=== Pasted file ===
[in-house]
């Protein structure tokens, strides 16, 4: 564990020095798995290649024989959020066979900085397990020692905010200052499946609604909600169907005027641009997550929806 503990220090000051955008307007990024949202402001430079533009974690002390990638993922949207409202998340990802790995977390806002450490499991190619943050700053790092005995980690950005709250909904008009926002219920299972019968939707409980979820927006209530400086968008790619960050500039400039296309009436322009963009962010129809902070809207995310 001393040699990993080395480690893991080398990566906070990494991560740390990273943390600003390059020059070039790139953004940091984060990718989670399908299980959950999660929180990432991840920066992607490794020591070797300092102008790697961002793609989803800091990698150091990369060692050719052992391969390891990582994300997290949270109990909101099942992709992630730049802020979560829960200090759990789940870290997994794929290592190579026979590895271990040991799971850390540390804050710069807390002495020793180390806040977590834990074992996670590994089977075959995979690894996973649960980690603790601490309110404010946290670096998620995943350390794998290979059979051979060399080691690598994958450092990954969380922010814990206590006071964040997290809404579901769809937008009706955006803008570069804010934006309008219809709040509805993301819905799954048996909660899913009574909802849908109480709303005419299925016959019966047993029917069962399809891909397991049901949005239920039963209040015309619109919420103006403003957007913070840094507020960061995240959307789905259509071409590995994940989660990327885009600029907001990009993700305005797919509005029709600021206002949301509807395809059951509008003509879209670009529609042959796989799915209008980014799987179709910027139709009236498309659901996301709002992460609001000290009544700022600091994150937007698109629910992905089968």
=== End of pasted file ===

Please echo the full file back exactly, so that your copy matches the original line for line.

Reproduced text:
[in-house]
């Protein structure tokens, strides 16, 4: 564990020095798995290649024989959020066979900085397990020692905010200052499946609604909600169907005027641009997550929806 503990220090000051955008307007990024949202402001430079533009974690002390990638993922949207409202998340990802790995977390806002450490499991190619943050700053790092005995980690950005709250909904008009926002219920299972019968939707409980979820927006209530400086968008790619960050500039400039296309009436322009963009962010129809902070809207995310 001393040699990993080395480690893991080398990566906070990494991560740390990273943390600003390059020059070039790139953004940091984060990718989670399908299980959950999660929180990432991840920066992607490794020591070797300092102008790697961002793609989803800091990698150091990369060692050719052992391969390891990582994300997290949270109990909101099942992709992630730049802020979560829960200090759990789940870290997994794929290592190579026979590895271990040991799971850390540390804050710069807390002495020793180390806040977590834990074992996670590994089977075959995979690894996973649960980690603790601490309110404010946290670096998620995943350390794998290979059979051979060399080691690598994958450092990954969380922010814990206590006071964040997290809404579901769809937008009706955006803008570069804010934006309008219809709040509805993301819905799954048996909660899913009574909802849908109480709303005419299925016959019966047993029917069962399809891909397991049901949005239920039963209040015309619109919420103006403003957007913070840094507020960061995240959307789905259509071409590995994940989660990327885009600029907001990009993700305005797919509005029709600021206002949301509807395809059951509008003509879209670009529609042959796989799915209008980014799987179709910027139709009236498309659901996301709002992460609001000290009544700022600091994150937007698109629910992905089968």